offstage

[awf-steyj, of-]
adverb
1.
off the stage or in the wings; away from the view of the audience (opposed to onstage ).
2.
in one's private life rather than on the stage: Offstage the actress seemed rather plain.
adjective
3.
not in view of the audience; backstage, in the wings, etc.: an offstage crash.
4.
withheld from public view or attention; private: offstage political meetings.

Origin:
1920–25; off + stage

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Based on the Random House Dictionary, © Random House, Inc. 2014.
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World English Dictionary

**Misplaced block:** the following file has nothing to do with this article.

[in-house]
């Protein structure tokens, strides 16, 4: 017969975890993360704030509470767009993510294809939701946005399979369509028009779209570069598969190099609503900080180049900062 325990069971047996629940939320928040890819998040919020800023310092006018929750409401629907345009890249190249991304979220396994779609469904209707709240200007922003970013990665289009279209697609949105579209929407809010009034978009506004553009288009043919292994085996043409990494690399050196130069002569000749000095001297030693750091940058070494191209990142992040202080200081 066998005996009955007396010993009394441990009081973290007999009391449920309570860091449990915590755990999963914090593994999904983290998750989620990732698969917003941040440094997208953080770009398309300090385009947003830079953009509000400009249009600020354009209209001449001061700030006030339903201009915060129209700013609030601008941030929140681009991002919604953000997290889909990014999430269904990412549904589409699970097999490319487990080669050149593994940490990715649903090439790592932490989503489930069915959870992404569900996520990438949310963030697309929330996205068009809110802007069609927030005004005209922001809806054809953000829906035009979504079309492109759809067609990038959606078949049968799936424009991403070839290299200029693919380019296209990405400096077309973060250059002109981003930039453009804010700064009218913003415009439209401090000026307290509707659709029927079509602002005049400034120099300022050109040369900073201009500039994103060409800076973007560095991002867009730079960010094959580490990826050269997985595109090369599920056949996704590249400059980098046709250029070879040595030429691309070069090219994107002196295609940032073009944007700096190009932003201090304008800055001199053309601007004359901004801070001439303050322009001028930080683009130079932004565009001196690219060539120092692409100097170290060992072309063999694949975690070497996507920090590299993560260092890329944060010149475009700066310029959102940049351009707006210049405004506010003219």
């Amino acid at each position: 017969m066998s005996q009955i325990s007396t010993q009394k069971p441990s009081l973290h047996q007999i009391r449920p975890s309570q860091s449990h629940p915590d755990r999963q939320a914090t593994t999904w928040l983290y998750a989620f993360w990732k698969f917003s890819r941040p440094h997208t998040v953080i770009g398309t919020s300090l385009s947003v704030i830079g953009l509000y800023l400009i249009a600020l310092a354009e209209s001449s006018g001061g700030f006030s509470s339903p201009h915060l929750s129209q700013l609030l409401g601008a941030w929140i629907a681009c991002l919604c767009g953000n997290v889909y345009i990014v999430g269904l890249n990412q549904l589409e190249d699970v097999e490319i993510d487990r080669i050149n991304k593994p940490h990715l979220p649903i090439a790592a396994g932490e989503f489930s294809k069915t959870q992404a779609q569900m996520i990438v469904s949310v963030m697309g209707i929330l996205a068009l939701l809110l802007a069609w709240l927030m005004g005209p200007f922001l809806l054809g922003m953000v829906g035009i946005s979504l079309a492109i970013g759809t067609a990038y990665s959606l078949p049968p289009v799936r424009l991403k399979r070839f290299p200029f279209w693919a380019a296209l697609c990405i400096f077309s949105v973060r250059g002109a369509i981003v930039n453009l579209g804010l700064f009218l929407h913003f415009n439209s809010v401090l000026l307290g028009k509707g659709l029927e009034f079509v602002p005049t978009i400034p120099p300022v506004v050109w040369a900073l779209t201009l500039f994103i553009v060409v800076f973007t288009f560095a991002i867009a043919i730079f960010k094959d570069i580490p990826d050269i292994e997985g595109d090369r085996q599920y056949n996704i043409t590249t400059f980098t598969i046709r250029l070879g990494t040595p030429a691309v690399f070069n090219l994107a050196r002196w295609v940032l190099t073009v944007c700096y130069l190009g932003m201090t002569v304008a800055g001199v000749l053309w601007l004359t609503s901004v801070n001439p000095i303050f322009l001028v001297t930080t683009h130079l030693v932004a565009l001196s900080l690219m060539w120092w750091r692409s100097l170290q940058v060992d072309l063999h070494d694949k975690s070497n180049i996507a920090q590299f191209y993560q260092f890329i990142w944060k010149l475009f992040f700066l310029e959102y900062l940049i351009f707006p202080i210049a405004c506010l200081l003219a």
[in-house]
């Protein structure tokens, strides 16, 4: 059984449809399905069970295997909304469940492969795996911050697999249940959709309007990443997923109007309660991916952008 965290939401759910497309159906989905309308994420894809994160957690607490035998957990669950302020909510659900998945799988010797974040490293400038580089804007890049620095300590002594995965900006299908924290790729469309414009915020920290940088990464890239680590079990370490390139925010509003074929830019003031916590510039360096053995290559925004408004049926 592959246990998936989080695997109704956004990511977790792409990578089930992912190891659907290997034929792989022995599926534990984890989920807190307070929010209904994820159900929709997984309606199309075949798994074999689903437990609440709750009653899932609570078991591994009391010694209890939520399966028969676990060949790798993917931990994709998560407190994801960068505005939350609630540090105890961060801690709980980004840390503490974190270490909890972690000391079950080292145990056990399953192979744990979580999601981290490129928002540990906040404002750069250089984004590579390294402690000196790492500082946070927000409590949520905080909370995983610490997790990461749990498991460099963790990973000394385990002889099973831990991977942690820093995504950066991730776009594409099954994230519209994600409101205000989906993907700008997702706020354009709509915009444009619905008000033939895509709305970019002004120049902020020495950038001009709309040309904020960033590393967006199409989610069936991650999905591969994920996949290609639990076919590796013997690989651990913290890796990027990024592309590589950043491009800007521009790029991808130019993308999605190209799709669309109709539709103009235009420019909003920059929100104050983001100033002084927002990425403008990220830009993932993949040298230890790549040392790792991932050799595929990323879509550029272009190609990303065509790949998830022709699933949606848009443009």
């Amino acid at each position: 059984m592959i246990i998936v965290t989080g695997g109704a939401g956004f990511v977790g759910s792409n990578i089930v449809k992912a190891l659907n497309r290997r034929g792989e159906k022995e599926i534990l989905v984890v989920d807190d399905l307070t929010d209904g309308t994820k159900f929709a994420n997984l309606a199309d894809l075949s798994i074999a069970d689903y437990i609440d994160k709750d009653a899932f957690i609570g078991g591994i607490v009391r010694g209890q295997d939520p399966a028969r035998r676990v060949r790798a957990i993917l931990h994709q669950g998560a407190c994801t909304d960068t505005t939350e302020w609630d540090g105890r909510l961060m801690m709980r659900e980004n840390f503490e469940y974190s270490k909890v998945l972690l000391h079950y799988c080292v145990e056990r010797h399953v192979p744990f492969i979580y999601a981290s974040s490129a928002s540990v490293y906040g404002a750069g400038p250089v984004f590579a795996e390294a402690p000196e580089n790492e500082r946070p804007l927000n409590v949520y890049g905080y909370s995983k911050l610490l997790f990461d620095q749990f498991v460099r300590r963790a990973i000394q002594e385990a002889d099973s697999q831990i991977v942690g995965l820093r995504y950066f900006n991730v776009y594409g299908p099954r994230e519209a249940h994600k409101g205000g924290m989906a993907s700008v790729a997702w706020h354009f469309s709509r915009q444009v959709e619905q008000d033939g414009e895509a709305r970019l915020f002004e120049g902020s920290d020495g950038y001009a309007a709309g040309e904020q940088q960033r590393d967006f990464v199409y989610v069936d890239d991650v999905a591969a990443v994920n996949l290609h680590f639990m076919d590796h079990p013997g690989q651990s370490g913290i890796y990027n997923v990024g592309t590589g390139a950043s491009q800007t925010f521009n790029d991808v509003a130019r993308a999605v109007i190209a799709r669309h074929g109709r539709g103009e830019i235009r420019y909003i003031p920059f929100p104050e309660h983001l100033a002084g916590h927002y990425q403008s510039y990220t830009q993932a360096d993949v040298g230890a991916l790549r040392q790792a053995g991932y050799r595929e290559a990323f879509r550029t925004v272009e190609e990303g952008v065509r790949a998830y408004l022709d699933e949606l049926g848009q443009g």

offstage (ˈɒfˈsteɪdʒ)
 
adj, —adv
out of the view of the audience; off the stage

Collins English Dictionary - Complete & Unabridged 10th Edition
2009 © William Collins Sons & Co. Ltd. 1979, 1986 © HarperCollins
Publishers 1998, 2000, 2003, 2005, 2006, 2007, 2009
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Example sentences
He was the first to import television screens and cameras to communicate with
  the offstage band, a device now in common use.
She wanted no air conditioning, and she walked offstage and was refusing to
  perform that night.
Other thought leaders met offstage for action-oriented working sessions and
  intimate roundtable meals.
Both portray universally accepted, card-carrying geniuses in moments of
  offstage intimacy.
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